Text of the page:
Swampscott High School students lost a rock-solid supporter when METCO program Director Tara Sisco died on Saturday.
Several people who knew of her passing said she died of cancer.
For almost a decade, Tara Sisco was Swampscott's director for the voluntary desegregation program. At 34 schools throughout Massachusetts, METCO provides educational opportunities for city kids and brings diversity to suburban schools.
Those who knew Tara Sisco said she dedicated herself to helping students succeed, encouraging them and giving them tools to graduate and continue their education.
Swampscott High School senior Maleek Newsome, one of 30 METCO students at the school, remembers Miss Sisco finding him a tutor when he enrolled at SHS as a freshman.
He had transferred from the Martin Luther King Jr. School in Boston. The transition was difficult. Long bus rides to unfamiliar school surroundings.
The tutor has helped him with subjects including math, English and history, and the projects that go with the classes, Maleek said.
The METCO director also brought in speakers to describe the career paths they had followed, providing students examples to model, Maleek said.
She arranged regular student meetings and student/parent meetings. She organized small pizza parties to celebrate successes. She called the students and got calls from them.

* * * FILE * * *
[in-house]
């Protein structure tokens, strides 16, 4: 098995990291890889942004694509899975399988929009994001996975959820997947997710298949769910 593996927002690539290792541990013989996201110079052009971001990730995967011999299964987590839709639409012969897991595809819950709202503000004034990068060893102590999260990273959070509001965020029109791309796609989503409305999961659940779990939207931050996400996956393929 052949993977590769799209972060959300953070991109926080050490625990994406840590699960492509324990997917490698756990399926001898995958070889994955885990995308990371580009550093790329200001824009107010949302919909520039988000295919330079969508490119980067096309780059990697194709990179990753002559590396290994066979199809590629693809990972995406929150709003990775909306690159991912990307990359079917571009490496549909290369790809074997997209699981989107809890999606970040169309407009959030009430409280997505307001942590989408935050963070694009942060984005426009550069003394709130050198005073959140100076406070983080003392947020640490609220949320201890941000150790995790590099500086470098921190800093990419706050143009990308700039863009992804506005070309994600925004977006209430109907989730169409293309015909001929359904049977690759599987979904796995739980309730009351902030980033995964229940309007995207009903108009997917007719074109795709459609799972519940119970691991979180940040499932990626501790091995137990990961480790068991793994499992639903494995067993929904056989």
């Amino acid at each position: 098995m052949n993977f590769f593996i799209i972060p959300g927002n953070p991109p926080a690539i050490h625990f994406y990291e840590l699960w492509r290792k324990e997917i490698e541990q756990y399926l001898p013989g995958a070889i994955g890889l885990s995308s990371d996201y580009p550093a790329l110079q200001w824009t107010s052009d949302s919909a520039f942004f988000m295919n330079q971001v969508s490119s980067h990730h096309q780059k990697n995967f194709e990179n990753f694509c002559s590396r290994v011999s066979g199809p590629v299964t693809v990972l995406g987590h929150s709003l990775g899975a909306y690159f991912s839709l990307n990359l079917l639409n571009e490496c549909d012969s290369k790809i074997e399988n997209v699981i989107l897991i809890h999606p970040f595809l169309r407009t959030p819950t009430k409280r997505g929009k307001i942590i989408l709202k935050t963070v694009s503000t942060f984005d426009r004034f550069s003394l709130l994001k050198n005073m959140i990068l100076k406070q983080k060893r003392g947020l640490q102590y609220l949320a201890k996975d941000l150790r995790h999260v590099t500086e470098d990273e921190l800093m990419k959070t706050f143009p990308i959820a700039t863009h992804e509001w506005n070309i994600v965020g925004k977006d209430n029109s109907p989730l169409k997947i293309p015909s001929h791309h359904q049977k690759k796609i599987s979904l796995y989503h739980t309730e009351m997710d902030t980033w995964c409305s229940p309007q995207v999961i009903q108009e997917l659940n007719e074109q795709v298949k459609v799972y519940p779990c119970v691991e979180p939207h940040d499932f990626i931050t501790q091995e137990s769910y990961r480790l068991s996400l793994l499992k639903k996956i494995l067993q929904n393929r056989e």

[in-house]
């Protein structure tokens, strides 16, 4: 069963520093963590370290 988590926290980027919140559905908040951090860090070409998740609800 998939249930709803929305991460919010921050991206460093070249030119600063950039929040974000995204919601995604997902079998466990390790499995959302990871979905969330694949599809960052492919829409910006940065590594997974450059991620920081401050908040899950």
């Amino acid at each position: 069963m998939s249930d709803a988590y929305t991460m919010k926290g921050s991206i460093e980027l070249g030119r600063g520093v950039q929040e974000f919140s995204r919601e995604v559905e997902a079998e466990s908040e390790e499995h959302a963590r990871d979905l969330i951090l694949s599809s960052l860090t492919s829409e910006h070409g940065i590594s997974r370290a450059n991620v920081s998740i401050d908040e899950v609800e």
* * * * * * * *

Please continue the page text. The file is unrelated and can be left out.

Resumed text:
She was a director who directed with care, whose presence felt like family, Maleek said.
Swampscott parent Lise Pass said Tara connected so well with the students because she respected them.
She built their confidence, gave them attention and provided examples of people who had overcome difficulty, persevered and succeeded.
Together, Lise and Tara organized the host family program in Swampscott six years ago.
The program provides METCO kids a home away from home. A place they can go, get a snack and spend family time after school before they participate in school activities.
Tara Sisco told Patch in an earlier interview that it was important for METCO students to engage with the Swampscott community. With these connections they felt more a part of the school and, strengthened by the bonds, were positioned to do the work needed to prepare for college and careers.
“If you are going to wake up at 5 am to be in school, you need to be part of the community,” she said.
To help the students bond with the community Tara Sisco advocated for additional buses so kids could participate on Swampscott teams and clubs.
Parent Lisa Pass said she hopes the Swampscott METCO students can continue to succeed without Tara Sisco there to help them.
Below is a Facebook post from Swampscott METCO student Felicia Silveira, a freshman:
"Just heard that the best METCO director had passed away today. Rest in peace Miss Sisco. We love you. It won't be the same with you out of our lives. You made it family and now you are gone. We will miss you."
Though she is gone, Tara Sisco's legacy continues to inspire her METCO students, Maleek Newsome among them.
Maleek wants to become a veterinarian. It's a dream he shared with Miss Sisco.
He plans to attend college next year, to study science and participate in collegiate track. It is a dream that he is dedicated to making a reality.
"Thanks to Miss Sisco," he said.
Patch will post Tara Sisco's obituary and funeral arrangements as they become available.